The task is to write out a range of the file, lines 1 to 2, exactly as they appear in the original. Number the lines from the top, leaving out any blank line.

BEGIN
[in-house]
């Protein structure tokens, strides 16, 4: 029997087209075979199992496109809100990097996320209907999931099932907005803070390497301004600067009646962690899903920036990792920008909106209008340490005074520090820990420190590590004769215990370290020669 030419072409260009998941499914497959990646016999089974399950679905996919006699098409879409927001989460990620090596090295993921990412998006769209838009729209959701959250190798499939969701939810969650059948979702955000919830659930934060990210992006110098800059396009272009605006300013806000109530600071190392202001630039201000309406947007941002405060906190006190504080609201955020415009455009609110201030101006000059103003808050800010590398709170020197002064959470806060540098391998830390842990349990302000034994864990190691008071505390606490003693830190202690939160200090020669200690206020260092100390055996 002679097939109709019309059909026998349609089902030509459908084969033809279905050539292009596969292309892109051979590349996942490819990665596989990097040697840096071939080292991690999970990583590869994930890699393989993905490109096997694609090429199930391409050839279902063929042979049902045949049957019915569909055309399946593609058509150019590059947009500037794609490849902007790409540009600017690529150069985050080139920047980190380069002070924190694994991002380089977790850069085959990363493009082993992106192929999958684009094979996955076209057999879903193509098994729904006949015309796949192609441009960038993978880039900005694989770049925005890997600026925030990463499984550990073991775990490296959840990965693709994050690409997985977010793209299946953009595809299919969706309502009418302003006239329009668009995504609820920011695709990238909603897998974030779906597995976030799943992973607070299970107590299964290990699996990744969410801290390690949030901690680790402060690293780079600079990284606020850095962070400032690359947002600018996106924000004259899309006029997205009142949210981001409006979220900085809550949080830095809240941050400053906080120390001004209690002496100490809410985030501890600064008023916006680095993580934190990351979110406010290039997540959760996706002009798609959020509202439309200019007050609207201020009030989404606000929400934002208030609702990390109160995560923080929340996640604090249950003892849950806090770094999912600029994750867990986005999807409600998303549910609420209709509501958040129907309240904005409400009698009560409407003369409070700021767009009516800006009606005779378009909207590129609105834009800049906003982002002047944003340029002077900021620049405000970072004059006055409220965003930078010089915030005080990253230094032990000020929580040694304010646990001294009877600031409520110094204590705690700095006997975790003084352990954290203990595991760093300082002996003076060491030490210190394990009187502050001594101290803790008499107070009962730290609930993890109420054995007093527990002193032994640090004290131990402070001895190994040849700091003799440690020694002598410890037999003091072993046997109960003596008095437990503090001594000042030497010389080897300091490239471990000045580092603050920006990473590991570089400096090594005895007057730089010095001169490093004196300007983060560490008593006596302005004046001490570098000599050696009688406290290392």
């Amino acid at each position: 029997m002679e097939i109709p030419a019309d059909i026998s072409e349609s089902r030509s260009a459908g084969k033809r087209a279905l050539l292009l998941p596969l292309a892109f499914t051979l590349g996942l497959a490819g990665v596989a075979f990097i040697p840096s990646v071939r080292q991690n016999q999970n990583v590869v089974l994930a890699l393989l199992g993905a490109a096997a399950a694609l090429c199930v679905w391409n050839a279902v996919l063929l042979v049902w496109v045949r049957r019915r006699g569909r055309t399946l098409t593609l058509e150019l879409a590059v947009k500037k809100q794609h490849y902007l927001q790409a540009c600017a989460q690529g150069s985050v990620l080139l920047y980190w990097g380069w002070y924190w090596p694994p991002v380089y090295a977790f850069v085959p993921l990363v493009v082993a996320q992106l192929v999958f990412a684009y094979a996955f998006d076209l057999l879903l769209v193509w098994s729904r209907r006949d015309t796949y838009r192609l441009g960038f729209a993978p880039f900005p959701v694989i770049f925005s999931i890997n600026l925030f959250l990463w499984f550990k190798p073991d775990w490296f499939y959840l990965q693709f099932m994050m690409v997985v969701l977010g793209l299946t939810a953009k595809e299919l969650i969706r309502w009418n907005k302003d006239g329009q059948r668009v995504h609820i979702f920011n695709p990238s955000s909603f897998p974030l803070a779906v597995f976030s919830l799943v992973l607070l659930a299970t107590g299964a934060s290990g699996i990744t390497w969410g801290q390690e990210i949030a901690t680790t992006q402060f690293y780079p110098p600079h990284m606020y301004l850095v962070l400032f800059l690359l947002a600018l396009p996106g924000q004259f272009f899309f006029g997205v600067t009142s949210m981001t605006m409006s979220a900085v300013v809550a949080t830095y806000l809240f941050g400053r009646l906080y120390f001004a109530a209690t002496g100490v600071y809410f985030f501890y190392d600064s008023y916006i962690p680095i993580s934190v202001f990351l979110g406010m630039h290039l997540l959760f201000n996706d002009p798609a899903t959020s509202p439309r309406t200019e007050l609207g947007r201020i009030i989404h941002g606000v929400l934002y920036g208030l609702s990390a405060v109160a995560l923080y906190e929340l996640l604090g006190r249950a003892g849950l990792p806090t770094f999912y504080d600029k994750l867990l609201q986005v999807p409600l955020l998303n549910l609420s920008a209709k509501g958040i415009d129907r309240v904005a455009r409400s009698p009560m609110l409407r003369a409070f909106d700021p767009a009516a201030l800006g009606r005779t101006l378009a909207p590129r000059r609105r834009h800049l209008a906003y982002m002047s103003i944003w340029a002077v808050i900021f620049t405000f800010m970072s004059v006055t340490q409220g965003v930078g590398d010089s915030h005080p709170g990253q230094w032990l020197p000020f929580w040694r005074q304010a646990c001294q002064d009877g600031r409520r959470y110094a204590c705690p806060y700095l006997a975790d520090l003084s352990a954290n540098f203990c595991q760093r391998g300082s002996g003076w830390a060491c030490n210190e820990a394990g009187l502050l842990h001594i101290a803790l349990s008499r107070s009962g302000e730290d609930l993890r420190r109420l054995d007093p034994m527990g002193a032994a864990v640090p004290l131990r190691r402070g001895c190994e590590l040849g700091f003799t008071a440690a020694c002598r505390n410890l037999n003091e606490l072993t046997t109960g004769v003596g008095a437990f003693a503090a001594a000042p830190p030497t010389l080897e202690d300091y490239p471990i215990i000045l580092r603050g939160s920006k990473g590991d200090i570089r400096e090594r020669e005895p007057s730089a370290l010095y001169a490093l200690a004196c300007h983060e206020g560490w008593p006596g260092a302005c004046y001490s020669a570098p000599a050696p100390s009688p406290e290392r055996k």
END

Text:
[in-house]
């Protein structure tokens, strides 16, 4: 029997087209075979199992496109809100990097996320209907999931099932907005803070390497301004600067009646962690899903920036990792920008909106209008340490005074520090820990420190590590004769215990370290020669 030419072409260009998941499914497959990646016999089974399950679905996919006699098409879409927001989460990620090596090295993921990412998006769209838009729209959701959250190798499939969701939810969650059948979702955000919830659930934060990210992006110098800059396009272009605006300013806000109530600071190392202001630039201000309406947007941002405060906190006190504080609201955020415009455009609110201030101006000059103003808050800010590398709170020197002064959470806060540098391998830390842990349990302000034994864990190691008071505390606490003693830190202690939160200090020669200690206020260092100390055996 002679097939109709019309059909026998349609089902030509459908084969033809279905050539292009596969292309892109051979590349996942490819990665596989990097040697840096071939080292991690999970990583590869994930890699393989993905490109096997694609090429199930391409050839279902063929042979049902045949049957019915569909055309399946593609058509150019590059947009500037794609490849902007790409540009600017690529150069985050080139920047980190380069002070924190694994991002380089977790850069085959990363493009082993992106192929999958684009094979996955076209057999879903193509098994729904006949015309796949192609441009960038993978880039900005694989770049925005890997600026925030990463499984550990073991775990490296959840990965693709994050690409997985977010793209299946953009595809299919969706309502009418302003006239329009668009995504609820920011695709990238909603897998974030779906597995976030799943992973607070299970107590299964290990699996990744969410801290390690949030901690680790402060690293780079600079990284606020850095962070400032690359947002600018996106924000004259899309006029997205009142949210981001409006979220900085809550949080830095809240941050400053906080120390001004209690002496100490809410985030501890600064008023916006680095993580934190990351979110406010290039997540959760996706002009798609959020509202439309200019007050609207201020009030989404606000929400934002208030609702990390109160995560923080929340996640604090249950003892849950806090770094999912600029994750867990986005999807409600998303549910609420209709509501958040129907309240904005409400009698009560409407003369409070700021767009009516800006009606005779378009909207590129609105834009800049906003982002002047944003340029002077900021620049405000970072004059006055409220965003930078010089915030005080990253230094032990000020929580040694304010646990001294009877600031409520110094204590705690700095006997975790003084352990954290203990595991760093300082002996003076060491030490210190394990009187502050001594101290803790008499107070009962730290609930993890109420054995007093527990002193032994640090004290131990402070001895190994040849700091003799440690020694002598410890037999003091072993046997109960003596008095437990503090001594000042030497010389080897300091490239471990000045580092603050920006990473590991570089400096090594005895007057730089010095001169490093004196300007983060560490008593006596302005004046001490570098000599050696009688406290290392």